Extrajudicial Violence & Questions of Complicity in the Holocaust and Jim Crow South
Regional Campus Outreach Initiative
United State Holocaust Memorial Museum
An examination of the history of the South and the history of the Holocaust can initiate broader discussions about the nature of violence, discrimination, complicity, and resistance for multiple groups in different historical contexts. This initiative consists of a series of lectures, panel discussions, student workshops, pedagogy roundtables, and an interdisciplinary symposium on multiple college campuses across five states that allows students and scholars in various disciplines to engage in meaningful dialogue on how and why ordinary citizens in different historical contexts become involved in violence and discrimination against minorities on the basis of race, ethnicity, religion, gender identity, or sexuality.
Campus Panel Discussions in this program include:
Reckonings: History, Memory, and Extrajudicial Violence in Global Perspective (University of Southern Mississippi, April 2017)
Liberty and Justice for All? Race, Sexuality, and Citizenship in the Wake of the Holocaust and Jim Crow South (Valdosta State University, April 2017)
Arkansas, Yugoslavia, and Sierra Leone: Race, Ethnicity and Violence in a Global Perspective (The University of Arkansas at Little Rock, February 2017)
Violence & Memory: Historical Traumas from the Holocaust to the Jim Crow South (The University of Memphis, February 2017)
Refugees & Racial Cleansing: Displacement from the Holocaust to Jim Crow Arkansas (Arkansas State University, February 2017)
“Pink Triangle Legacies: Holocaust Memory and International Gay Rights Activism,” Nursing Clio (blog), April 20, 2017.
Exhibition Consultant for “The Era of the Holocaust,” an exhibition curated by students at the University of Maryland, Baltimore County, which was on display at the Priddy Library of the Universities at Shady Grove campus from December 2016 – January 2017.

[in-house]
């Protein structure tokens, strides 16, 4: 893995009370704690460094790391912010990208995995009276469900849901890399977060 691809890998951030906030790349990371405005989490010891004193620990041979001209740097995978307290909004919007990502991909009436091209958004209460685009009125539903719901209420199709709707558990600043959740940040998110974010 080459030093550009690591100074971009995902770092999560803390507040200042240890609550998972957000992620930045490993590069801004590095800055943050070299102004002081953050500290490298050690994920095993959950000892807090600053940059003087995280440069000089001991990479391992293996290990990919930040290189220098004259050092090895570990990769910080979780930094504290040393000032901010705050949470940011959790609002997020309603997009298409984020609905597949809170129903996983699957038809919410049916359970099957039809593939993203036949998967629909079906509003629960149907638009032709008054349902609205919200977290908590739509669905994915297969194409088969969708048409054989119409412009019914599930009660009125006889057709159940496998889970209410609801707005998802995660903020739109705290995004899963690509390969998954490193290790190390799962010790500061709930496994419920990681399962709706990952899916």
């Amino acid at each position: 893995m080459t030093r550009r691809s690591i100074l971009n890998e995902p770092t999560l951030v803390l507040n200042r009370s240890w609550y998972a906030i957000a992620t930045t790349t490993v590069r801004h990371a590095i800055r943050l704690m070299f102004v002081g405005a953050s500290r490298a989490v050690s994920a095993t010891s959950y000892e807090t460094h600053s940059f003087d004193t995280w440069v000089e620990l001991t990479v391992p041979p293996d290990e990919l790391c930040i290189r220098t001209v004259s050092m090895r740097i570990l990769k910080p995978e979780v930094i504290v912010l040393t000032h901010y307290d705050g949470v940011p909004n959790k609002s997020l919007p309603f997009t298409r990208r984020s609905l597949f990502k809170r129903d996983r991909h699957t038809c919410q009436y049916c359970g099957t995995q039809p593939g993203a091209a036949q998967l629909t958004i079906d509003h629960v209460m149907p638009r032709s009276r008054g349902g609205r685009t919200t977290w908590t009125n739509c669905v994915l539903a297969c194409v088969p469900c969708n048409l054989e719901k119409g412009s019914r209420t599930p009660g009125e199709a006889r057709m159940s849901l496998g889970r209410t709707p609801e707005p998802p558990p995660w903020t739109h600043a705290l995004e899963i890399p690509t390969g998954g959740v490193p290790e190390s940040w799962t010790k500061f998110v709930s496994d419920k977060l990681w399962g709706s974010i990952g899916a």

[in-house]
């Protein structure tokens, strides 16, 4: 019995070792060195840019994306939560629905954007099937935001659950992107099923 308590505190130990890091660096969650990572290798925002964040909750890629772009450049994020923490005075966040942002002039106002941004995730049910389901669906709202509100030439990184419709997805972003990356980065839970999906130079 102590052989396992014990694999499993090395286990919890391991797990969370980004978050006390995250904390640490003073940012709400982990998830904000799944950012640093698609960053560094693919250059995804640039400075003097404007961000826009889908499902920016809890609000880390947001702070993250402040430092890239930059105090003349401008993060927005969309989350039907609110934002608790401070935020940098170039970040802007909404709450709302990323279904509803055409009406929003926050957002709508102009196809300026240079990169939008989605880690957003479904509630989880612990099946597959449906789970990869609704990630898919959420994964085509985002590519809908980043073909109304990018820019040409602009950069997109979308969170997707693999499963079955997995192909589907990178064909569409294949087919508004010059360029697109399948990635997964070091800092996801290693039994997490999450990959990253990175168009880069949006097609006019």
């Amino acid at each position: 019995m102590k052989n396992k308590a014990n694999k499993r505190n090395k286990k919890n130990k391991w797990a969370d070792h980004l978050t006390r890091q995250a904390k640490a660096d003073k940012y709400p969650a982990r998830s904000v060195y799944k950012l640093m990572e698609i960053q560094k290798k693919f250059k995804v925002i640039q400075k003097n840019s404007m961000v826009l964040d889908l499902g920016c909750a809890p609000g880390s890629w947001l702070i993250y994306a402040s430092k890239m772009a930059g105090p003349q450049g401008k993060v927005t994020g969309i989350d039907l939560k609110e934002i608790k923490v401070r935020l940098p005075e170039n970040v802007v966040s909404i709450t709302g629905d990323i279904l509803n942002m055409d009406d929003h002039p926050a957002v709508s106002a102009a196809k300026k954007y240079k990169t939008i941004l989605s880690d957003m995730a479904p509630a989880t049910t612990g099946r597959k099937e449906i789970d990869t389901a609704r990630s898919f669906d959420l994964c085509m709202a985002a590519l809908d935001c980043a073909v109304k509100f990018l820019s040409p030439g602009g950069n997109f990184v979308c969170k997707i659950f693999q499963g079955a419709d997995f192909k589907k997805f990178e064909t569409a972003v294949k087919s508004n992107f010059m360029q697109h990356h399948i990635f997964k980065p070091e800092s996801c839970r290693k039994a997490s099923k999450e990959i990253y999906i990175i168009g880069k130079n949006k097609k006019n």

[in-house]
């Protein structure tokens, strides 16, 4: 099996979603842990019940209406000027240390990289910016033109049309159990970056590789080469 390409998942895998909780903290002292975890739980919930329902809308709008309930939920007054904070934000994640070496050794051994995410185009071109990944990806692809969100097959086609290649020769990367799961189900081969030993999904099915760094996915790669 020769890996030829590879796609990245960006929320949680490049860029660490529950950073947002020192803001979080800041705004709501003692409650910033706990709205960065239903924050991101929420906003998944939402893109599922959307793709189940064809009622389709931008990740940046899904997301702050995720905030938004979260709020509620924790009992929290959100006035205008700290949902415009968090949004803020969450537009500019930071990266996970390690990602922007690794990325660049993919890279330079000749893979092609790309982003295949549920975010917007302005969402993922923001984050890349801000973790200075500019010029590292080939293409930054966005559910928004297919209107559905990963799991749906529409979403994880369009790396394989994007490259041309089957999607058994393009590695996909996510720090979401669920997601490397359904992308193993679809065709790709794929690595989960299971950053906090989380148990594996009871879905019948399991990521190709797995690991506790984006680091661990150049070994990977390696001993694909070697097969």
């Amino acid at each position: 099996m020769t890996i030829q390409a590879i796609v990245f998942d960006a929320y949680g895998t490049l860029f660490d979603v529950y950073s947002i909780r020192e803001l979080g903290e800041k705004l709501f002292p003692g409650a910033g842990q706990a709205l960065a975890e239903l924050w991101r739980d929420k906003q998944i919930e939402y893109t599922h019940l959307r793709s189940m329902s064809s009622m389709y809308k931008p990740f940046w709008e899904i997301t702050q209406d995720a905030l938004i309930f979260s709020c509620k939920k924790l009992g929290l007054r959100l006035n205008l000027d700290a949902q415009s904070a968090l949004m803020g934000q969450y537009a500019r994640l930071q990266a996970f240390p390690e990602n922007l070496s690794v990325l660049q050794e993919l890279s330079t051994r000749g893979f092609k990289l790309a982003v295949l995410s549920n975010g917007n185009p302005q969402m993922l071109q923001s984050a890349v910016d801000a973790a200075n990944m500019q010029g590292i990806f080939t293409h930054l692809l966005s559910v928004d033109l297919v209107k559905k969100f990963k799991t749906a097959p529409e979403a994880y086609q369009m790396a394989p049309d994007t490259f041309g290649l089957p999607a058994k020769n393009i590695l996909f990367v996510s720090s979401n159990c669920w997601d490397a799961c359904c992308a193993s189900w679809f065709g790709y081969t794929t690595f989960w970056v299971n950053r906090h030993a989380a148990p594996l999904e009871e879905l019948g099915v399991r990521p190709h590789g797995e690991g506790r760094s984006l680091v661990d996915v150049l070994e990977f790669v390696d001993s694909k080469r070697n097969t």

“A Comedy Based on Serious Political History,” a brief
history of the Lavender Scare included in the playbill for Perfect Arrangement, directed by Amy Berlin and performed at Richmond Triangle Players theater in Richmond, Virginia. September 28 – October 22, 2016.
Volunteer at the Pink Triangle of San Francisco’s annual ceremony commemorating the Nazis’ gay victims. San Francisco, California. June 2014. (www.thepinktriangle.com)
INVITED LECTURES & TALKS
(For a list of research presentations at academic conferences, click here.)
“The Damnedest of the Damned: The Nazi Persecution of Gays and Lesbians,” Temple Isaiah. Palm Springs, California. April 2017.
“‘Liberation Was only for Others:’ Violence and the Burden of Memory for Gay Holocaust Survivors,” University of Southern Mississippi. Hattiesburg, Mississippi. April 2017.
“‘For Homosexuals, the Third Reich Hasn’t Ended Yet:’ Memory, Victimhood, and the Law in West Germany,” Valdosta State University. Valdosta, Georgia. April 2017.
“The Damnedest of the Damned: The Nazi Persecution of Gays and Lesbians,” Weber State University. Ogden, Utah. March 2017.
“’Remembrances of Things Once Hidden:’ The Grassroots Efforts to Memorialize the Nazis’ ‘Forgotten Victims,’” 60th Annual Missouri Valley History Conference. Omaha, Nebraska. March 2017.
“Pink Triangle Legacies: The International Struggle to Memorialize the Nazis’ Gay Victims,” University of Memphis. Memphis, Tennessee. February 16, 2017.
“The Nazi Campaign against Homosexuality,” Jack and Anita Hess Faculty Seminar: Gender and Sexuality in the Holocaust. United States Holocaust Memorial Museum, Washington DC. January 11, 2017.
“Making Queer Subjects Visible in Holocaust Studies,” Summer Research Seminar: Sexual Violence in the Holocaust. United States Holocaust Memorial Museum, Washington DC. August 16, 2016.
Landscapes of Displacement: Borderlands in Comparative Perspective
San Diego, California. September 2016.
Co-organized with USHMM Mandel Center for Advanced Holocaust Studies and San Diego Mesa College School of Social/Behavioral Sciences and Multicultural Studies, this interdisciplinary symposium explored current and emerging research on borderlands, refugees, and displacement in Holocaust studies, Latina/o and Chicana/o studies, Asian American studies, American Indian studies, and African American, Africana, and Black studies.
Traversing the Borderlands: Past, Present, and Future
Buffalo, New York. April 2013
22nd Annual Milton Plesur Graduate History Conference, State University of New York at Buffalo. This international conference enabled graduate students from the United States, Canada, and elsewhere to share current research with fellow students and faculty members in a number of fields, including History, American Studies, English, Comparative Literature, Classics, Global Gender Studies, African-American Studies, and Disability Studies.